A Dutch referendum is to be held next Wednesday on an EU agreement for closer relations with Ukraine after 427,000 people backed a citizens' initiative.
A new Dutch law gives any citizen the right to request a non-binding referendum on any law that has been voted on by Dutch Parliament but which hasn't become active yet.
The Dutch Parliament had already backed the association agreement, which removes trade barriers between the EU and Ukraine, and some have argued that the outcome will not make any difference to the agreement.
Even so, European Commission President Jean-Claude Juncker has warned of "major consequences" if the agreement fails.
He has urged Dutch voters not to oppose the deal with Ukraine, saying such a move "could open the doors to a continental crisis."
He told NRC, a Dutch newspaper, "Let's not change the referendum into a vote about Europe."
Although the result of the poll on 6 April will not be binding on the government, it will have to be considered if turnout is above 30 per cent and a majority votes against the agreement.
A founding member of the EU, the Netherlands has in recent years cooled on European integration amid controversies about immigration from poorer new members in Eastern Europe.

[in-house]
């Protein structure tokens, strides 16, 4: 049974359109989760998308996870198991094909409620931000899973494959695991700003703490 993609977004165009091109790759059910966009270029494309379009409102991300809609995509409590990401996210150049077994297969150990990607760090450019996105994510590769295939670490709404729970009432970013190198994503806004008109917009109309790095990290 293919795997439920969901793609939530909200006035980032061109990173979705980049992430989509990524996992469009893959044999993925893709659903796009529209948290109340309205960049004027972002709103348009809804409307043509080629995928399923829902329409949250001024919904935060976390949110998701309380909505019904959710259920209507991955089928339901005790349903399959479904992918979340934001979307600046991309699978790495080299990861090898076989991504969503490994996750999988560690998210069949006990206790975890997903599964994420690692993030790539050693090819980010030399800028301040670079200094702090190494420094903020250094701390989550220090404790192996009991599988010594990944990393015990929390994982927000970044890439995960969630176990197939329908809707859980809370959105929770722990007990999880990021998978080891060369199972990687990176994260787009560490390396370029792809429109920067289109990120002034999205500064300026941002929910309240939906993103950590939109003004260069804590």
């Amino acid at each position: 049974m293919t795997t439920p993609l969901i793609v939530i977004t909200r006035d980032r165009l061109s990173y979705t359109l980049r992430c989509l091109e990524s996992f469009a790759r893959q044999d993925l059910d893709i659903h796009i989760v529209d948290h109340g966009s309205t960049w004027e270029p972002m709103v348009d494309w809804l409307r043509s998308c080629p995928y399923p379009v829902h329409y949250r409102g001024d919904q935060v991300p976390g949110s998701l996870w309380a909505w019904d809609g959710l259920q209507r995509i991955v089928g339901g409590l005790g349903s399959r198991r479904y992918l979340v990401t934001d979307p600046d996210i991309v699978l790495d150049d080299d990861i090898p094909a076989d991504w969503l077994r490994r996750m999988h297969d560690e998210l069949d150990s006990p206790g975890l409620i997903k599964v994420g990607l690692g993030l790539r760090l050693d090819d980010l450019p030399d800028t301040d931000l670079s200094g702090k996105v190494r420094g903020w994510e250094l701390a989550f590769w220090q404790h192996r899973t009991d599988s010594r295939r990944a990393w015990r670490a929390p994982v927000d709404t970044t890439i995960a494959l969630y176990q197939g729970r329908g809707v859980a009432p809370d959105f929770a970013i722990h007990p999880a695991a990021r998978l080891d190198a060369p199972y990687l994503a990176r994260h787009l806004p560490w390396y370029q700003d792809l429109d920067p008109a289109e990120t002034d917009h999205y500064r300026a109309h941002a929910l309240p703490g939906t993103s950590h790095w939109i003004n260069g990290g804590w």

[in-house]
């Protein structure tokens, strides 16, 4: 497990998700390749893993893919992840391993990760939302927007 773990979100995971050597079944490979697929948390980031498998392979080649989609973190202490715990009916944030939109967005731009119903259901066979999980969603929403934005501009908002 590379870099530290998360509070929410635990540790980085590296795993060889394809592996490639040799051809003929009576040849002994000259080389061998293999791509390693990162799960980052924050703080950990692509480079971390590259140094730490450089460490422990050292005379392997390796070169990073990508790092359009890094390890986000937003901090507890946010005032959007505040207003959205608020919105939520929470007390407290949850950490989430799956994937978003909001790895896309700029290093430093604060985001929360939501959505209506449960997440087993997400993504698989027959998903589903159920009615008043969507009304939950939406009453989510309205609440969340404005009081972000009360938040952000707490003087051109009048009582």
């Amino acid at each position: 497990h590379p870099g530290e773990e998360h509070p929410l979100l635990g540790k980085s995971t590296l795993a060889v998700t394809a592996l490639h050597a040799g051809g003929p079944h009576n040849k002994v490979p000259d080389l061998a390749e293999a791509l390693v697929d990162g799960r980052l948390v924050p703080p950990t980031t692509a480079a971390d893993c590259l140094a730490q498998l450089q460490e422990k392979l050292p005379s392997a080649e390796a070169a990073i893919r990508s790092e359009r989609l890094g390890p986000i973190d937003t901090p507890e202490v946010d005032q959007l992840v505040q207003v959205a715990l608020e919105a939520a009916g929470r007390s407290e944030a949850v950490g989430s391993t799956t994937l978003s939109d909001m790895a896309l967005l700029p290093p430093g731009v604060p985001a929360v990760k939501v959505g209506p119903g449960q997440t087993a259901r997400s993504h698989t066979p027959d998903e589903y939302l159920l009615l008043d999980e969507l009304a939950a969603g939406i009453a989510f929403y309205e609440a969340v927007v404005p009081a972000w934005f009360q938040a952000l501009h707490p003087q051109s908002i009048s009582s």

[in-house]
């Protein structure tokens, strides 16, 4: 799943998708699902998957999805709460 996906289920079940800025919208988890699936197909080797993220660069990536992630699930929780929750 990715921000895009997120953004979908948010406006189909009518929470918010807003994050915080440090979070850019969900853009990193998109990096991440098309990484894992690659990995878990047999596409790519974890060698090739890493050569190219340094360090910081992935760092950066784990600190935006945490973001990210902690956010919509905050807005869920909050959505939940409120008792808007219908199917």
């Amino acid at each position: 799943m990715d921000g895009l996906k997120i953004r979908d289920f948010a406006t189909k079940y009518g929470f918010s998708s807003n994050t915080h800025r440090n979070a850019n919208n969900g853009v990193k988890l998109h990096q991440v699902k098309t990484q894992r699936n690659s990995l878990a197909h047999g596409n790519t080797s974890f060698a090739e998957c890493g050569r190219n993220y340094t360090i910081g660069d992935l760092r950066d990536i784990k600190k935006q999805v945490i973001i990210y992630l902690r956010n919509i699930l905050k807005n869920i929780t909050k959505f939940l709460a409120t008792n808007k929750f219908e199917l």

The Dutch coalition Liberal-Labour government of PM Mark Rutte decided not to actively campaign for a "yes" vote but has said it will examine the results.
Campaigners in the "Vote No" camp fear that it could be a step towards EU membership and would cost Dutch taxpayers billions of euros.
The "No" side argues that Dutch voters should have their say on policies such as EU expansion, legislation and aid packages and is supported by the populist right-wing MP Geert Wilders.
Although the result will not be binding on the government, it will have to be considered if turnout is above 30 per cent and a majority votes against the agreement.
Kateryna Zarembo, a deputy director of the Institute of World Policy, a think-tank in Kiev, Ukraine, said, "Some argue that vote is not really about Ukraine - it's about distrust of national politics and the country's growing Eurosceptic sentiment."
"A No vote would deal a serious blow to the EU, just as the world around us becomes more unstable and uncertain - and thus requires more, not less EU involvement. If the Dutch vote Yes, EU citizens would have as many reasons to celebrate the outcome as would the Ukrainians."
UKIP leader Nigel Farage has also waded into the debate, saying, "This push for a Dutch referendum shows that many peoples across Europe, not just the British, are tired of the EU forcing laws, expenses and migrants onto them without their consent."
"This is now the Dutch peoples' chance to show the Brussels bureaucrats that national democracy cannot be ignored forever."